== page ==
Imam Tirmidhi

Imam Tirmidhi had lost his sight towards the latter portion of his life. Once whilst on a journey, at a certain point he bowed his head. When asked as to why he did this, he replied: “Is there not a tree here whose branches hang over in such a manner that it harms those who are passing by.” They answered in the negative. He was quite shocked when he heard this as he distinctly remembered there being a tree and was worried as to whether his memory was failing him or not. He stopped the caravan immediately and asked his companions to enquire from the locals whether a tree had existed there or not. “If it is established that no tree existed then I will stop narrating the Hadith of the Prophet (s) due to my weak memory.” On inquiry it was shown to them that a tree had previously existed over there but due to it being a hindrance to travelers it was removed.

Imam Tirmidhi had a large number of students from all over the world. The most famous amongst them were Haysam ibn Kulaib, Abul Abbaas and Muhammed ibn Ahmed Shah Abdul `Aziz describes Imam Tirmidhi in the following words: “His memory was unique and his piety and fear of Allah ta’la was of a very high caliber. He would cry so much out of the fear of Allah, that towards the end of his life he lost his sight.”

According to Ibn Taymiyya and Shah Waliullah, Imam Timidhi was an independent Jurist (Mujtahid). Moulana Anwar Shah Kashmiri is of the opinion that he was a Shafi`i.

In the year 279 A.H. in a village called Bawag at the age of 70 , Imam Tirmidhi left this temporary abode for the everlasting life of the hereafter. May Allah swt fill his grave with light. The enormity of his sacrifices and the extent to which he served the religion can never be fully comprehended.

Many books of hadith were compiled before Imam Tirmidhi decided to compile his Al-Jami`. Dawud Tayalisi and Ahmed ibn Hanbal had compiled books consisting of both authentic and weak hadith. Later Imam Bukhari compiled his Sahih and omitted all weak narrations from it. His main objective was to derive masa’il / laws from the relevant hadith. Later Imam Muslim compiled his book with a primary focus on the isnad (different chain of narrators). Imam Nasa’i's aim was to mention the discrepancies of the hadith whilst Abu Dawud prepared a book which became the basis for the fuqaha. Imam Tirmidhi had combined the styles of Bukhari, Muslim, Abu Dawud and Nasa’i by mentioning the discrepancies regarding the narrators and also making his compilation a basis for the jurists.

The Special characteristics of al-Jami` ut-Tirmidhi

1. It is a Sunan and a Jami`.

2. Only 83 hadith are repeated.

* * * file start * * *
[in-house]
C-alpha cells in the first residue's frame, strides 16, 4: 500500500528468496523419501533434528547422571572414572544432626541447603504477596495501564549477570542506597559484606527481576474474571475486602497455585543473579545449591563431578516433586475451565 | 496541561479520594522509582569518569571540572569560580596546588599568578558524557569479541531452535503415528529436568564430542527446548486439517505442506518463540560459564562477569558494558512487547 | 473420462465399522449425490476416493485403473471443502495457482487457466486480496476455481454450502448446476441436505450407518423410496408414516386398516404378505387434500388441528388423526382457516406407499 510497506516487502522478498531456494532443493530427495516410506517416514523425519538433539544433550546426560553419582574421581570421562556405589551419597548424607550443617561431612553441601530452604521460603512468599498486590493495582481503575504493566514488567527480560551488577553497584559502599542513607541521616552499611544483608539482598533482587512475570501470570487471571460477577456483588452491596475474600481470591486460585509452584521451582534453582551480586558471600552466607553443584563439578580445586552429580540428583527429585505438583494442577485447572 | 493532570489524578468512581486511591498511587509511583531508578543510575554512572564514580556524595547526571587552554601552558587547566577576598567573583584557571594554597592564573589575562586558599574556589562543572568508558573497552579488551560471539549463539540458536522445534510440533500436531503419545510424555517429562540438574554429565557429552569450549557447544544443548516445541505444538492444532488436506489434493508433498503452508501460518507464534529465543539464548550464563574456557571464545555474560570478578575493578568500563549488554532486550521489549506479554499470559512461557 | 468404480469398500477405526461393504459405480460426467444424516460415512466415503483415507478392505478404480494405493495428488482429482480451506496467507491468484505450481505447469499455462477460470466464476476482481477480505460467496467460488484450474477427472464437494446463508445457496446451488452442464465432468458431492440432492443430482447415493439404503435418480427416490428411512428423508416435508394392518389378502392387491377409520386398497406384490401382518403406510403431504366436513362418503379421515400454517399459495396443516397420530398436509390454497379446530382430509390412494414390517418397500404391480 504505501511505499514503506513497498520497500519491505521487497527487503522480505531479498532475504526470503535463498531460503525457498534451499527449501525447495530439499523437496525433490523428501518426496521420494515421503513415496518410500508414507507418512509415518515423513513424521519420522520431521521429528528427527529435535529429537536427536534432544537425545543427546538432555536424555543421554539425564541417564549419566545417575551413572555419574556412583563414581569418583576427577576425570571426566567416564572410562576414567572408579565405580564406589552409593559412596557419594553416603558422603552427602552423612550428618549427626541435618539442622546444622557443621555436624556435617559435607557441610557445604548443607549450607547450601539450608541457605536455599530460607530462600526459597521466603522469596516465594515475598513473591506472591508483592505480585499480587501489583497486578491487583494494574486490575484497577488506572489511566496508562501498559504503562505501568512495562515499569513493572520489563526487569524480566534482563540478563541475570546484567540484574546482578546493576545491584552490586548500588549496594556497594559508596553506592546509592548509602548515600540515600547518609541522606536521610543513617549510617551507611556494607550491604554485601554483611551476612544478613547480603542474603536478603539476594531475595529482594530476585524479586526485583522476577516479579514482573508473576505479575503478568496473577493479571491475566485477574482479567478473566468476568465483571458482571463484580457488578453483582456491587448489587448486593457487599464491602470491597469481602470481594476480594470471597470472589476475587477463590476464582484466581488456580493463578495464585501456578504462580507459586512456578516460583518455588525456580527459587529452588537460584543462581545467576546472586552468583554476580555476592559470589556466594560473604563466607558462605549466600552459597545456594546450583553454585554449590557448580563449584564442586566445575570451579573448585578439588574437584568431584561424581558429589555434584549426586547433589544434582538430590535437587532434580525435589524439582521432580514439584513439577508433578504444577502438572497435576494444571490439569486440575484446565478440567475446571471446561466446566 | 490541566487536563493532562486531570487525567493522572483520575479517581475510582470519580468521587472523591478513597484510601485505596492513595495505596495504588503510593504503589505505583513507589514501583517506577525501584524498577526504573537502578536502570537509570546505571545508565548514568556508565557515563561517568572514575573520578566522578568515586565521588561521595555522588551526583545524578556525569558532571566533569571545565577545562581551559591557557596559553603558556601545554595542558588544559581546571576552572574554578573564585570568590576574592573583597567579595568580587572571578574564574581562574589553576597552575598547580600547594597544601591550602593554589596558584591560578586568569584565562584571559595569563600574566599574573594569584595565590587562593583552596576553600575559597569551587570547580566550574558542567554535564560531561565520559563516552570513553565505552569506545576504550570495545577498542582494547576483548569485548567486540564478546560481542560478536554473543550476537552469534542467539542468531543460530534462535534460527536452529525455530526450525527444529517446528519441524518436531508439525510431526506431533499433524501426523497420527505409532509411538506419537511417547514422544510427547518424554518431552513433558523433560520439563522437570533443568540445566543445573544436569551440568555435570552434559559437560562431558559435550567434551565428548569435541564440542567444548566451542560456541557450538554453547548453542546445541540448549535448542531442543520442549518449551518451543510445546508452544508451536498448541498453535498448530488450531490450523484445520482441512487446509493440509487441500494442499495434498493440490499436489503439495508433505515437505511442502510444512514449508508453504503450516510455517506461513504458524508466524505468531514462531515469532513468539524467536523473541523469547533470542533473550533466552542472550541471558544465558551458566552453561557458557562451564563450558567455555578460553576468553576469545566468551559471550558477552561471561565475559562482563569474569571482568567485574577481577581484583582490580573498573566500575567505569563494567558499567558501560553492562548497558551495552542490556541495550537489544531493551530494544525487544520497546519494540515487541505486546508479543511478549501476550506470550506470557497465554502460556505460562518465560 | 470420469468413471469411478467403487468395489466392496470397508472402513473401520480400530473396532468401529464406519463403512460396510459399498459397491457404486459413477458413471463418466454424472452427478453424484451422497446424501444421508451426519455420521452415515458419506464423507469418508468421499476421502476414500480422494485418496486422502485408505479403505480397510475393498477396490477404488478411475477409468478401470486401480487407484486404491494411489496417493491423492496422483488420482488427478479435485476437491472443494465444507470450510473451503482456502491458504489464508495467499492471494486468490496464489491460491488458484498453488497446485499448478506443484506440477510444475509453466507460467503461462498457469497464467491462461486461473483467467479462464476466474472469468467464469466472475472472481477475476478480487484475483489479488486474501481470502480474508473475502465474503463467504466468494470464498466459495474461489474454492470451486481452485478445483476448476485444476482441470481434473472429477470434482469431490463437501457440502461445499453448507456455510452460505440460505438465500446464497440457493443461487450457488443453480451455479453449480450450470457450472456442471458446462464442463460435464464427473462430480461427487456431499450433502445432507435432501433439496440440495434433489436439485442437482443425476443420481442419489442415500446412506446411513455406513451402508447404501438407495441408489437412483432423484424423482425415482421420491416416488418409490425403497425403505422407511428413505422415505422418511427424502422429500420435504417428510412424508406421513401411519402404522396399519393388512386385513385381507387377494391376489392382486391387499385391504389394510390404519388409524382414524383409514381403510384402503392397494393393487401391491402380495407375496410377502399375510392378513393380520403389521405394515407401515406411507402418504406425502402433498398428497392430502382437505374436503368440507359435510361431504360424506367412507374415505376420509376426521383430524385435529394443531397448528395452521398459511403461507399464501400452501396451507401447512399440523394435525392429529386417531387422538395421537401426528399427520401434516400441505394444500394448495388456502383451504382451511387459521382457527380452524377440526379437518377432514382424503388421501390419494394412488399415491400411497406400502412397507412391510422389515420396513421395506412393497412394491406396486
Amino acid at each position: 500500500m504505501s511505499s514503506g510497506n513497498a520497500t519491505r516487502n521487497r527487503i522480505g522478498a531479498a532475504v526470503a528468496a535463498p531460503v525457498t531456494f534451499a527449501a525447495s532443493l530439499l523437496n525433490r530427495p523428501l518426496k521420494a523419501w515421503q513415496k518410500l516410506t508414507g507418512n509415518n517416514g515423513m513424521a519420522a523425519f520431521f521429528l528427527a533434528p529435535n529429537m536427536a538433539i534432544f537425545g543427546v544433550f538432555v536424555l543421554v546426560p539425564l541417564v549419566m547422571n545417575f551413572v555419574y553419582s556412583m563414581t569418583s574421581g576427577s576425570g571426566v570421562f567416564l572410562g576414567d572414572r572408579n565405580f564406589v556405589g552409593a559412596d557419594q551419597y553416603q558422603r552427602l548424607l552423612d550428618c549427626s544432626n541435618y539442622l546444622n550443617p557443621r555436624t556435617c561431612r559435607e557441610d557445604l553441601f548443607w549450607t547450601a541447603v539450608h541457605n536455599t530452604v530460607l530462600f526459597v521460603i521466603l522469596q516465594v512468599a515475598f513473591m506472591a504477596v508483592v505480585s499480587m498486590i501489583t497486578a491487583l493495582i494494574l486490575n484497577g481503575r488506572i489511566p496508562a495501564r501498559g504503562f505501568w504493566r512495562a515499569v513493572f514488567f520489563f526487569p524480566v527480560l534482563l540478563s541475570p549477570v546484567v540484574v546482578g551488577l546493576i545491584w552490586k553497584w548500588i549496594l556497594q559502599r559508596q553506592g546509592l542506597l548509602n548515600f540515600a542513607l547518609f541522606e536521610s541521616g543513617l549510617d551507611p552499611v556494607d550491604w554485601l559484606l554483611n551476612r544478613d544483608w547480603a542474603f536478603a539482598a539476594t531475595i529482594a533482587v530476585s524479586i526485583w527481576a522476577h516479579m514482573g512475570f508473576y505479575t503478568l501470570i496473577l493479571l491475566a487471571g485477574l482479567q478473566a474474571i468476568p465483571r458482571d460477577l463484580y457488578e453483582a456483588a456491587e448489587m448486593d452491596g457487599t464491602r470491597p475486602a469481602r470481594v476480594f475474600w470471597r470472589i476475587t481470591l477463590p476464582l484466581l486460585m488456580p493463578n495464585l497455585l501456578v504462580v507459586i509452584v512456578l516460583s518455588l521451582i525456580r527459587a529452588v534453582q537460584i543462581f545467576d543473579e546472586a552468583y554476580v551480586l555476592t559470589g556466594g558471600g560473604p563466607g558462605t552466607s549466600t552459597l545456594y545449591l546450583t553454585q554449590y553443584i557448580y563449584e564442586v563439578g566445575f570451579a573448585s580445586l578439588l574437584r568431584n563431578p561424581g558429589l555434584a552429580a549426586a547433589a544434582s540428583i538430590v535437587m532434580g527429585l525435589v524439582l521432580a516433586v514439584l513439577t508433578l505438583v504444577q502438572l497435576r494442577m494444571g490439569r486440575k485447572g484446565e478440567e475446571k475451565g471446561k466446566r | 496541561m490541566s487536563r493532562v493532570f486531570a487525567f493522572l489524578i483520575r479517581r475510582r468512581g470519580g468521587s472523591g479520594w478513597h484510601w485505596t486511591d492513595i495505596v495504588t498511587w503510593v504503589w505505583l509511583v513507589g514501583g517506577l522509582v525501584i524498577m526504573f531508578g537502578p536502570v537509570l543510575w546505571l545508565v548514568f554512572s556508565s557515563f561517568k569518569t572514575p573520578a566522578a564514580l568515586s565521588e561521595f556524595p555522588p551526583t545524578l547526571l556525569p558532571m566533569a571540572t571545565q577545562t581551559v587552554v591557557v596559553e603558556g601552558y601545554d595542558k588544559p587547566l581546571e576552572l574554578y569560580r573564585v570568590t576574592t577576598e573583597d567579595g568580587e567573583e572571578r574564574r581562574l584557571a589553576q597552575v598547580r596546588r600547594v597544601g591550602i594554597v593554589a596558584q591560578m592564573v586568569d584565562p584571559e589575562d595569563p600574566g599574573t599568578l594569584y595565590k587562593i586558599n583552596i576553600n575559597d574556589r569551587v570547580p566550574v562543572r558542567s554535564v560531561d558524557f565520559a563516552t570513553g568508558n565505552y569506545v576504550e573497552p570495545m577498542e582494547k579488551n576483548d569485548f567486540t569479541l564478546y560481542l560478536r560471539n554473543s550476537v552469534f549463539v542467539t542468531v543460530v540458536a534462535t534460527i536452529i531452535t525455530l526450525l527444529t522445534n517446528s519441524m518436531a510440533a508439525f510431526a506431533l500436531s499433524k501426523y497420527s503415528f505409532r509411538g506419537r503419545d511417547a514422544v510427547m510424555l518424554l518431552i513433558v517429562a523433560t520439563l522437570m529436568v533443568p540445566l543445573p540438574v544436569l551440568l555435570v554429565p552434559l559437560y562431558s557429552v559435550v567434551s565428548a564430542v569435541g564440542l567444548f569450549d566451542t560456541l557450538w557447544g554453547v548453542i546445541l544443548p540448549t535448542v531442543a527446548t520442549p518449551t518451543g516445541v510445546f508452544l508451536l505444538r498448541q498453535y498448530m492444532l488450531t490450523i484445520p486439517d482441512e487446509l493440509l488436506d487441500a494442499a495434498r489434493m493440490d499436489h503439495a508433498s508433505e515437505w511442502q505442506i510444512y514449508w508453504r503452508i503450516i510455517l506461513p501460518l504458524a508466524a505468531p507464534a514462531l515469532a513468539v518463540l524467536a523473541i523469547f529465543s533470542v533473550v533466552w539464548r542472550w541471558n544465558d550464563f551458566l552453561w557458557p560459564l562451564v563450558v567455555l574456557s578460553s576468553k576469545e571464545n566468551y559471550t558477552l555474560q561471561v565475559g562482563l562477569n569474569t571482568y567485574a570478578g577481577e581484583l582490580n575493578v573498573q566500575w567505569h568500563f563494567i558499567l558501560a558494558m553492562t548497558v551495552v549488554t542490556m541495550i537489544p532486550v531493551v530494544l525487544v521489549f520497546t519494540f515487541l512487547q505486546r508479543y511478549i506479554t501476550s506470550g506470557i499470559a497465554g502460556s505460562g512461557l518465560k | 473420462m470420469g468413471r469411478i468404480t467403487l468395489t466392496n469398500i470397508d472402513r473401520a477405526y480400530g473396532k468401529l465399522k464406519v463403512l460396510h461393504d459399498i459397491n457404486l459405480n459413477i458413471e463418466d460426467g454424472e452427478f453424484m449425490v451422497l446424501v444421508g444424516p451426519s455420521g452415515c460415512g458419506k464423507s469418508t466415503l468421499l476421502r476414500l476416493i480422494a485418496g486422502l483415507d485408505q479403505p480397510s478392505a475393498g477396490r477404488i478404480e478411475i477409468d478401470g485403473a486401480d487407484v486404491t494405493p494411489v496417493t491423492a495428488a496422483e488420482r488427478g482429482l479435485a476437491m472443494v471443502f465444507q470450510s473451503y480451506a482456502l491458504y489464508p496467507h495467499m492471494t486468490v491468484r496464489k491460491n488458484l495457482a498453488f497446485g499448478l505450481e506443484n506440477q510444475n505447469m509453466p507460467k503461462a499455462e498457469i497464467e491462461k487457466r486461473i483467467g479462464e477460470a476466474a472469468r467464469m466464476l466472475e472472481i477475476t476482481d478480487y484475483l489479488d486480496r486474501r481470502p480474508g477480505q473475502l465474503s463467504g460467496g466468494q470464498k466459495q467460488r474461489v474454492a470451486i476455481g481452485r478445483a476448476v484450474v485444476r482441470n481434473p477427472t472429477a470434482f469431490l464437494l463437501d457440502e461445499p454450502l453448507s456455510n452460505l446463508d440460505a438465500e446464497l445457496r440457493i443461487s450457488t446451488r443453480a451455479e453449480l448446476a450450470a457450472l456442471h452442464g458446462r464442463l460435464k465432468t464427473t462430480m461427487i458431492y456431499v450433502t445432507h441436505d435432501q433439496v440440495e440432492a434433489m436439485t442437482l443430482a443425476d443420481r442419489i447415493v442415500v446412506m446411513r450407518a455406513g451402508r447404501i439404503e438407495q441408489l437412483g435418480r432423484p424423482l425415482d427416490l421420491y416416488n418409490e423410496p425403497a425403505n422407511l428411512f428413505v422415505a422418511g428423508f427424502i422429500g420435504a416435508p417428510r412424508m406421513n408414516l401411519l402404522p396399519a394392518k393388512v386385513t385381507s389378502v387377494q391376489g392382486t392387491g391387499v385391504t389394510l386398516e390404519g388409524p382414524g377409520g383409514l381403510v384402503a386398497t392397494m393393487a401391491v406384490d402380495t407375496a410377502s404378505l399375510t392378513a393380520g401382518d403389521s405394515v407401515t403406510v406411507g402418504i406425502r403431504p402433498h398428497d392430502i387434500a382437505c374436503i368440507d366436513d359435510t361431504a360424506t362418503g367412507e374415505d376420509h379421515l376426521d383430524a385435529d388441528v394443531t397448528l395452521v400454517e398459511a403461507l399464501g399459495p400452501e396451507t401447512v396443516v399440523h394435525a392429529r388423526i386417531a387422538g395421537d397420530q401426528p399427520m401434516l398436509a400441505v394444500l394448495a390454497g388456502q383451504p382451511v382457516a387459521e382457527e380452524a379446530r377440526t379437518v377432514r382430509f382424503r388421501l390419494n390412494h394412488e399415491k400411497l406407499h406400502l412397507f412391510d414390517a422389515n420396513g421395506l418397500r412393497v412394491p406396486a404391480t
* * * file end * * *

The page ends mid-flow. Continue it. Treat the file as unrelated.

3. Imam Tirmidhi omits the major portion of the hadith and only mentions that part which is relevant to the heading. (title)

4. After mentioning a hadith he classifies it narration (whether it is authentic or weak, etc.)

5. He specifies the narrators names, e.g. if the narrators kunya (honorific name) was mentioned, he would then mention his proper name and vice versa.

6. One hadith in Tirmidhi is a thulaathiyaat i.e. the transmitters of the hadith betwen Imam Tirmidhi and the Prophet (s) are only three.

7. Every hadith in Tirmidhi al-Jami` is “ma’mul bihi” (practised upon by the jurists.)

8. He explains the different madhahib together with their proofs.

9. He gives an explanation to all difficult ahadith.

10. His book has been set out in an excellent sequence, hence to look for a hadith is very easy.

11. There is no fabricated hadith in the entire book.

The conditions of Imam Tirmidhi in the selection of hadith

According to the commentators of Al-Jami Imam Tirmidhi maintained the following conditions throughout the compilation of his book.

1. He never narrated hadith from those who fabricated hadith. 2. Allama Tahir Muqaddisi mentions that al-Jami` ut-Tirmidhicontains four types of hadith:

[1] Those ahadith that conform with the conditions of Bukhari and Muslim.

[2] Those ahadith that conform with the conditions of Abu Dawud and Nasa’i.

[3] Those ahadith that have certain discrepancies either in the sanad or matan.

[4] Those weak hadith that some fuqaha have relied on.

3. Imam Tirmidhi accepts a hadith which is narrated with the word “a’n” provided both the narrators are contemporaries. 4. After mentioning a weak hadith, he explains the state of its weakness. 5. A mursal hadith is accepted by Imam Tirmidhi when it is supported by a chain of narrators which is not broken.

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